How the Republicans Can Take Back the Senate in 2014

A wave of Democratic stalwarts are leaving the Senate next year

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J. Scott Applewhite / AP

Senate Finance Committee Chairman Senator Max Baucus of Montana leaves his committee office on Capitol Hill in Washington, D.C., on April 23, 2013.

On paper, the 2014 Senate cycle could hardly be going better for Republicans.

The Democrats are on defense, holding 21 of the 35 seats up for grabs next year. Several stalwart Democrats have announced their retirement, including Montana Senator Max Baucus, who announced Tuesday he would follow Iowa’s Tom Harkin and Michigan’s Carl Levin in not seeking re-election. Those veterans have won a combined 17 terms, and their departures leave tested political and fundraising machines on the table and give the GOP an opening in otherwise untouchable races. The implementation of Obamacare could complicate many others. History is on the Republican side; no sitting president’s party has gained Senate seats in the midterm of a second term. In recent cycles, the loss has averaged more than six seats — enough to give Republicans control.

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But for all the early bright spots, Republicans had a similar opportunity to retake the Senate two years ago. Needing just four seats to regain control, and defending only 10 seats compared to the Democrats’ 23, Republicans managed to drop two seats, thanks to the impact of Barack Obama on the national ticket and poor candidates like Todd Akin and Richard Mourdock. The legacy of that disaster is proving to be hard for the National Republican Senatorial Committee to shake, even as the party’s electoral prospects improve.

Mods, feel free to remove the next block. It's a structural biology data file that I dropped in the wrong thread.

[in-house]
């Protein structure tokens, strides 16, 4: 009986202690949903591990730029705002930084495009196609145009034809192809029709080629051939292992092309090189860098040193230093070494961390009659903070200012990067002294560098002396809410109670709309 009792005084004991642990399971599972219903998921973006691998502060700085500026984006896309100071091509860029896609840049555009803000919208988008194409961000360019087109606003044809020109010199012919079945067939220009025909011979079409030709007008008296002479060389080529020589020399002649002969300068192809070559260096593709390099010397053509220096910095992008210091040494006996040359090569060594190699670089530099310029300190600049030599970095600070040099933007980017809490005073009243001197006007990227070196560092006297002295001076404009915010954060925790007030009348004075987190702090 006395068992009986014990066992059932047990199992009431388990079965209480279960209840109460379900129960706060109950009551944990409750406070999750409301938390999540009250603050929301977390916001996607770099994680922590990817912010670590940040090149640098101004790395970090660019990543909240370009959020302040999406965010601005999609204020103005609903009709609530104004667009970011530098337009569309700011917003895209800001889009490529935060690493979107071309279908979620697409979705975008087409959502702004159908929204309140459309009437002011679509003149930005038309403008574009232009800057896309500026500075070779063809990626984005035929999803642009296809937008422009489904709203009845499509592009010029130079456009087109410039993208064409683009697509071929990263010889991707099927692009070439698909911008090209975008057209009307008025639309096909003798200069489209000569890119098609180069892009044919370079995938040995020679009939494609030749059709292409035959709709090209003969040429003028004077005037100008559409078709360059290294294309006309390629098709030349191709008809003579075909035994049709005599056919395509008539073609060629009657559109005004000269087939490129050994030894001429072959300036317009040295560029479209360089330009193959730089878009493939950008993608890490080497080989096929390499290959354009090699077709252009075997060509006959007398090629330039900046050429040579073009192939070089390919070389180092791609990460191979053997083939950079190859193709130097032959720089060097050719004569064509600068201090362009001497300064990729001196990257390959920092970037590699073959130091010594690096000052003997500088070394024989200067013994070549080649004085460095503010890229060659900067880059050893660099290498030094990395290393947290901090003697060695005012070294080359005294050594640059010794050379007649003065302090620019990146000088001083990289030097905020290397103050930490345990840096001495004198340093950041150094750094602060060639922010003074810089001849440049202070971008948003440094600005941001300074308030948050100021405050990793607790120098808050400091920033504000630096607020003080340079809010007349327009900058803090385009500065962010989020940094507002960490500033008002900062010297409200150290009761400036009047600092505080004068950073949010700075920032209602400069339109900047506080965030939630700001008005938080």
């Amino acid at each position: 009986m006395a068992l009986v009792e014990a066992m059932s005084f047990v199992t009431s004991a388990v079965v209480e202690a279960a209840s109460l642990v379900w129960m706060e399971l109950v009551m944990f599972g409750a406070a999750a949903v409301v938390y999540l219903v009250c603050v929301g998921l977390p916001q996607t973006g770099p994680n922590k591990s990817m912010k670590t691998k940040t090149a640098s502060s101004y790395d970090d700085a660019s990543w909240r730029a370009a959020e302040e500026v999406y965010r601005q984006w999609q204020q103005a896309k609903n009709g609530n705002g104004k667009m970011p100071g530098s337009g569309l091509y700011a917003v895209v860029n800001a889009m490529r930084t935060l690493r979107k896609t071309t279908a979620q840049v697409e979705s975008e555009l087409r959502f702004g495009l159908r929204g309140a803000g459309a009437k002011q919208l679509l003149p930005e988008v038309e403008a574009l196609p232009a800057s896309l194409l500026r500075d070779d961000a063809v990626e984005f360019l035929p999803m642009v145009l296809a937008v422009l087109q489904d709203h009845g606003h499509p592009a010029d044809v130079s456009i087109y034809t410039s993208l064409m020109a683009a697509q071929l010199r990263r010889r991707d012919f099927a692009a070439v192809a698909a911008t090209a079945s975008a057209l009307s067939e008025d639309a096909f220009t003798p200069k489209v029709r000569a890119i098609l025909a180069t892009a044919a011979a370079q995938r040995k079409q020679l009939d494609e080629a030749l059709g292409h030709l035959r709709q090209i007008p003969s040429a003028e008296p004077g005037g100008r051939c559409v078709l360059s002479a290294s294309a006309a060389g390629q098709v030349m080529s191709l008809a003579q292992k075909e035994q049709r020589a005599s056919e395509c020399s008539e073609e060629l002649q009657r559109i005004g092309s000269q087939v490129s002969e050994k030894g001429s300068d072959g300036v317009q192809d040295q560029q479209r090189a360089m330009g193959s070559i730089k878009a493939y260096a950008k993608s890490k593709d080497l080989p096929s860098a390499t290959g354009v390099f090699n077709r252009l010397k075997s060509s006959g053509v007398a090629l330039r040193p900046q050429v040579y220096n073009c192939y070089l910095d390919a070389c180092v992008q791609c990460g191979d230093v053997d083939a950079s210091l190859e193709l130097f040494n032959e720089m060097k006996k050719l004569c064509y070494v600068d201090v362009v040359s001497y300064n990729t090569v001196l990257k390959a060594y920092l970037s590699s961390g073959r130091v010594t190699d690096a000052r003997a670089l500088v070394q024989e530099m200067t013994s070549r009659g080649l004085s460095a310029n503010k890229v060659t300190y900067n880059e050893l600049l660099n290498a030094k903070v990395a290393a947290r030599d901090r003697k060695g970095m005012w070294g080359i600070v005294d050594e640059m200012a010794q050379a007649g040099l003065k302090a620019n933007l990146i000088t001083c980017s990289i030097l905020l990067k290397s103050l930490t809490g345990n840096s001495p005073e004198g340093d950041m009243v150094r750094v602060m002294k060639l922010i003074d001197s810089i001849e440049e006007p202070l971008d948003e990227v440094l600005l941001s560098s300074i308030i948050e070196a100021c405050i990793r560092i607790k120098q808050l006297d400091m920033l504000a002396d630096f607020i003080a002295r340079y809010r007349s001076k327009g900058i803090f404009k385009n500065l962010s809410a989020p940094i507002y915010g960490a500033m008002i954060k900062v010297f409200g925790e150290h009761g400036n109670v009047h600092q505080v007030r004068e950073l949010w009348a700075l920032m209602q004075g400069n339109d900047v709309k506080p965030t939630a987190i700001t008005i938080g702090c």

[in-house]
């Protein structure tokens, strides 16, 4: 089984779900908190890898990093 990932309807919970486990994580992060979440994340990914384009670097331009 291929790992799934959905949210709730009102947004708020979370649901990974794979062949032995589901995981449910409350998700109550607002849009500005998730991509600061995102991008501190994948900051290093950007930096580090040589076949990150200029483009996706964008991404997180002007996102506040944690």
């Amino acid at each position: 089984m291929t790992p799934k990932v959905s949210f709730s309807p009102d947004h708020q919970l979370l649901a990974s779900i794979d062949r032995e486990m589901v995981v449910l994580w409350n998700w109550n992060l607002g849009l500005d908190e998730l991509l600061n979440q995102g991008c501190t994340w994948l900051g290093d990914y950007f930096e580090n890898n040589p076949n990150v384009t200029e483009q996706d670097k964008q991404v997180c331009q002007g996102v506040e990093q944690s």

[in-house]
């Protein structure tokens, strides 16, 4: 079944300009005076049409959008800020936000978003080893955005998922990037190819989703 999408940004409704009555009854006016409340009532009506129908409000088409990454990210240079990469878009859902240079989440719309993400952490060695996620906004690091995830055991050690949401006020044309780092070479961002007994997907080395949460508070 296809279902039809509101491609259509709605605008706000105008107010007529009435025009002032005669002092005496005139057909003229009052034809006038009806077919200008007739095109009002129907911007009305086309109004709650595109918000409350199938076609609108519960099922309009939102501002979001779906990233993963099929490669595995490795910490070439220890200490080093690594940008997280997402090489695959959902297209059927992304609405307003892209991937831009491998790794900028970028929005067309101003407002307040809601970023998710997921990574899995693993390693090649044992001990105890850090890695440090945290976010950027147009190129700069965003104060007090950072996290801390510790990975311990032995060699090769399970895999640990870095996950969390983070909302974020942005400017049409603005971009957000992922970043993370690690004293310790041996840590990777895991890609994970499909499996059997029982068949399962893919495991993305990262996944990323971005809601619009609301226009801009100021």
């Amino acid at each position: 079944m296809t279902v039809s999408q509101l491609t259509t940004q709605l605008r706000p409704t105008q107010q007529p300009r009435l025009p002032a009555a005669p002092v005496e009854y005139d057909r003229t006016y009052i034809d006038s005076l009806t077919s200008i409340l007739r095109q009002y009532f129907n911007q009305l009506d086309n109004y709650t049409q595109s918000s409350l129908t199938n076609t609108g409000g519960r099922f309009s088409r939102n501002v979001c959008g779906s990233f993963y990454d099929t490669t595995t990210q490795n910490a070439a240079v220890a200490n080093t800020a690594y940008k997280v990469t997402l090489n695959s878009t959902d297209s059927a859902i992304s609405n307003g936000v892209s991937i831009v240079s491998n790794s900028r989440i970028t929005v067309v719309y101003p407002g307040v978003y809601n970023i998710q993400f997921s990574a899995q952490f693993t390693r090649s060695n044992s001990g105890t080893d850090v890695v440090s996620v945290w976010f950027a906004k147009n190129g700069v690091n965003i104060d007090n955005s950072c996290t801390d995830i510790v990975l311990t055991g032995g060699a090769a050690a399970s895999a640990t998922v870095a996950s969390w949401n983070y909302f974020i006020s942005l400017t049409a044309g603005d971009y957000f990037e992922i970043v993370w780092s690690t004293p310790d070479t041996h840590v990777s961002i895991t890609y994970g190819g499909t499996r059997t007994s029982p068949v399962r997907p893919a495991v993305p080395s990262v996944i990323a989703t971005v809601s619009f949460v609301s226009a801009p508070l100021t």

In the first quarter of 2013, the NRSC’s fundraising was doubled by its Democratic counterpart in the first quarter of the year, $6.8 million to $13.7 million. “Donors want to see their money is being spent effectively now,” says one DC-based GOP operative. In a host of races that could be prime pickup opportunities for the party, potential GOP candidates are also sitting on the sidelines, waiting to test the political winds. “I’d wait if I were them too,” said one veteran Republican operative in a state with an open Senate seat. “We blew an easy cycle last time, so why stick your neck out for the Senate if you could run for governor or something else.”

The NRSC has largely cleaned shop since 2012, and communications director Brad Dayspring predicts the Democratic retirements will boost fundraising. “Opportunity is always attractive to donors,” he says. “Like it or not, retirements are a sign of weakness for Democrats and strength for us.”

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But the six retirements may not prove catastrophic for the Democrats, even if they are making already antsy operatives downright nervous. Democrats have so far done a better job of candidate recruitment, which could help avoid damaging primaries. In some states, like Michigan and Iowa, no Republicans have jumped into the race yet. And in Montana, the popular former two-time Gov. Brian Schweitzer is considering running — arguably a stronger candidate that Baucus.

Dayspring blamed the focus on recruitment on the “second-by-second nature” of Washington reporting. “I can assure you that we will have candidates in all of these states,” he says, adding that historically many winning candidates have declared in the year of the election, rather than almost 18 months out.

Much is on the line for Republicans in 2014, which is likely the best and final opportunity to regain control of the Senate until at least 2018. In 2016, Democrats will have just 10 seats up for reelection while Republicans will have 24.

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